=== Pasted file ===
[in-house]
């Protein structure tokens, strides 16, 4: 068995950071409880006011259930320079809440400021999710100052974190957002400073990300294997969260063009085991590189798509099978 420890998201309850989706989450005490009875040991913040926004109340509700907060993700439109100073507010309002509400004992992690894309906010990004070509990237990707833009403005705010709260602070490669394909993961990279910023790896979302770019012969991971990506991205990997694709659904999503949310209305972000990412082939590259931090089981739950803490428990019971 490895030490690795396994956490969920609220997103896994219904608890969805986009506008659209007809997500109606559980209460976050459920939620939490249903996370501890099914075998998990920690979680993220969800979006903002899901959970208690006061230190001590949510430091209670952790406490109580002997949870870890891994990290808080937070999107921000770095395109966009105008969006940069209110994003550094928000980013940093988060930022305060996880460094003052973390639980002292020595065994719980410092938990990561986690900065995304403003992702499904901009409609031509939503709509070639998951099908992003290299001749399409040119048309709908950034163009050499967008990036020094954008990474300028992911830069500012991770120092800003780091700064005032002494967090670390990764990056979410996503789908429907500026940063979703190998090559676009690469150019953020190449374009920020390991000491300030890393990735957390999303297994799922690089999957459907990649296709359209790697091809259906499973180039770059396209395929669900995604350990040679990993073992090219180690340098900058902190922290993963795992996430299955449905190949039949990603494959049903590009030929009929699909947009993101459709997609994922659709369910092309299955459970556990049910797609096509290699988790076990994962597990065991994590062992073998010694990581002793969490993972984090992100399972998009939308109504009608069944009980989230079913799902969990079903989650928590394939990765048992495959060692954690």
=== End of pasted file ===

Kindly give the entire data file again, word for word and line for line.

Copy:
[in-house]
């Protein structure tokens, strides 16, 4: 068995950071409880006011259930320079809440400021999710100052974190957002400073990300294997969260063009085991590189798509099978 420890998201309850989706989450005490009875040991913040926004109340509700907060993700439109100073507010309002509400004992992690894309906010990004070509990237990707833009403005705010709260602070490669394909993961990279910023790896979302770019012969991971990506991205990997694709659904999503949310209305972000990412082939590259931090089981739950803490428990019971 490895030490690795396994956490969920609220997103896994219904608890969805986009506008659209007809997500109606559980209460976050459920939620939490249903996370501890099914075998998990920690979680993220969800979006903002899901959970208690006061230190001590949510430091209670952790406490109580002997949870870890891994990290808080937070999107921000770095395109966009105008969006940069209110994003550094928000980013940093988060930022305060996880460094003052973390639980002292020595065994719980410092938990990561986690900065995304403003992702499904901009409609031509939503709509070639998951099908992003290299001749399409040119048309709908950034163009050499967008990036020094954008990474300028992911830069500012991770120092800003780091700064005032002494967090670390990764990056979410996503789908429907500026940063979703190998090559676009690469150019953020190449374009920020390991000491300030890393990735957390999303297994799922690089999957459907990649296709359209790697091809259906499973180039770059396209395929669900995604350990040679990993073992090219180690340098900058902190922290993963795992996430299955449905190949039949990603494959049903590009030929009929699909947009993101459709997609994922659709369910092309299955459970556990049910797609096509290699988790076990994962597990065991994590062992073998010694990581002793969490993972984090992100399972998009939308109504009608069944009980989230079913799902969990079903989650928590394939990765048992495959060692954690």